Lessons that shaped my life

Over the years, I learned many lessons from patients, my parents and others. Some of what I learned had a profound influence on my future life.  One such lesson was in 1969 when I was in final year of medical school in Hyderabad, India.

I was posted to eye hospital as a part of the regular curriculum. One day during an outpatient clinic, a man in his 50s showed up with a towel covering his right eye. Attending ophthalmologist removed the towel from his face only to see the eye very swollen and almost popping out of the socket. As an inexperienced medical student, it was scary for me to look at it.   He appeared some what malnourished with wearing clothes with holes in his shirt reflecting his poor financial status.  He came from a village 30 miles from the eye hospital .

Cataract is a condition where the lens in the eye becomes opaque and as such interferes with vision. Once the opaque lens is removed, one can see better. This patient  was losing vision due to cataract. He was either unaware of the availability of government funded free eye  hospital or more likely couldn’t afford the expense to travel to the city.

Instead, he  went to local barber who has a quick fix for restoring eye sight.  Barber charged equivalent of a dollar for the procedure. He inserted a fine needle in the eye to push the opaque lens to the back of the eye with expectation to improve vision. This procedure has been banned long time ago by the British when they were ruling India. It is punishable by law .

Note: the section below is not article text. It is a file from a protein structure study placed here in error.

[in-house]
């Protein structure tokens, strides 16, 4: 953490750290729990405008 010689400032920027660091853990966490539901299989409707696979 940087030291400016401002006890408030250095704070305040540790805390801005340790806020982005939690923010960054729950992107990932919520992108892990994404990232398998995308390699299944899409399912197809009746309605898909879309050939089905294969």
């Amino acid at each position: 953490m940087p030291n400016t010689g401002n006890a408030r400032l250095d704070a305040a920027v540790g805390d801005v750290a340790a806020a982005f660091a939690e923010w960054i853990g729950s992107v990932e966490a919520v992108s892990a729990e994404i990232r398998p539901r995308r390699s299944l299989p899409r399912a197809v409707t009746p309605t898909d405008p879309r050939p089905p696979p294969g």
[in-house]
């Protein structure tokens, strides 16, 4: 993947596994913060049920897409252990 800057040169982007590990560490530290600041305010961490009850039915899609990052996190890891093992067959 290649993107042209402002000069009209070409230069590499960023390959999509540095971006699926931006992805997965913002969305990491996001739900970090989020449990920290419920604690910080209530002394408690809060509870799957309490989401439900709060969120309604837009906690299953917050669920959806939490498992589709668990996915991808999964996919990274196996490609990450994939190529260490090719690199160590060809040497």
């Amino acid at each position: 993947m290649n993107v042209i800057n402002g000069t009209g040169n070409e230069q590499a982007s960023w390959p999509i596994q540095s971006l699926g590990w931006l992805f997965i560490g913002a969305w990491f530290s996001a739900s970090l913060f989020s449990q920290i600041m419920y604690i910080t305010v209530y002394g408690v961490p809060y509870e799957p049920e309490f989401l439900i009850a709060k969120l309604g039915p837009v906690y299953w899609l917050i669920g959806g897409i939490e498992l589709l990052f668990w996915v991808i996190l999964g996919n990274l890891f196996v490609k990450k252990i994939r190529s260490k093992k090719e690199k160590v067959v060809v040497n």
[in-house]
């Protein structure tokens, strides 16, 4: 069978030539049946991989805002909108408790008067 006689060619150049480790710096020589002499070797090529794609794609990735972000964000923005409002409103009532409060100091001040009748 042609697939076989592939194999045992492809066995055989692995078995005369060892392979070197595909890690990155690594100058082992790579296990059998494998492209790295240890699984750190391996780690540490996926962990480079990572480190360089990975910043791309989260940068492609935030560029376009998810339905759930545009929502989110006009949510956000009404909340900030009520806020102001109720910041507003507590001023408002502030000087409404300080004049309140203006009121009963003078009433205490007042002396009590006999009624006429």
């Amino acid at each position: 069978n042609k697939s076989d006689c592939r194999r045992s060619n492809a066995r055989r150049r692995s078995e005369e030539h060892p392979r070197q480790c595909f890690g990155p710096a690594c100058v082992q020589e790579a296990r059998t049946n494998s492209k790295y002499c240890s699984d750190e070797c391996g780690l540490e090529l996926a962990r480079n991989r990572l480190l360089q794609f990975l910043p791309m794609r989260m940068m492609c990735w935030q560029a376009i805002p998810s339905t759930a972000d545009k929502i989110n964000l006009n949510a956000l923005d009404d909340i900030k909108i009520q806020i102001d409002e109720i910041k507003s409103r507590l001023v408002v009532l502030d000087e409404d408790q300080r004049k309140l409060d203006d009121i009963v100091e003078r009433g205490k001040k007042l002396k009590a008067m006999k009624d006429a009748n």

Unfortunately, the needle often is dirty and can cause infection. That’s exactly what happened to this man. Whole of the right eye was swollen due to infection.  Attending doctor told the patient that the only option is to remove the eye.  I was a silent spectator through out the entire conversation.

Attending doctor asked the patient for the identity of the man who performed this  illegal procedure so that he can get compensation..

The response from the patient will live with me for ever.

The patient, in spite of his visible poverty said “I will not tell his name. Though I do not know him well, I do know that he has 2 children. If I tell his name he will go to jail and no one to take care of his wife and 2 children. I can see with one eye just well as 2 eyes”.

I will never forget his expression. He was not only  not angry, but appeared calm and meant exactly what he said. Of course he was not thinking of the negative consequences of not revealing the culprit’s name.

I learned that day the power of caring for fellow human being. It is the greatest feeling.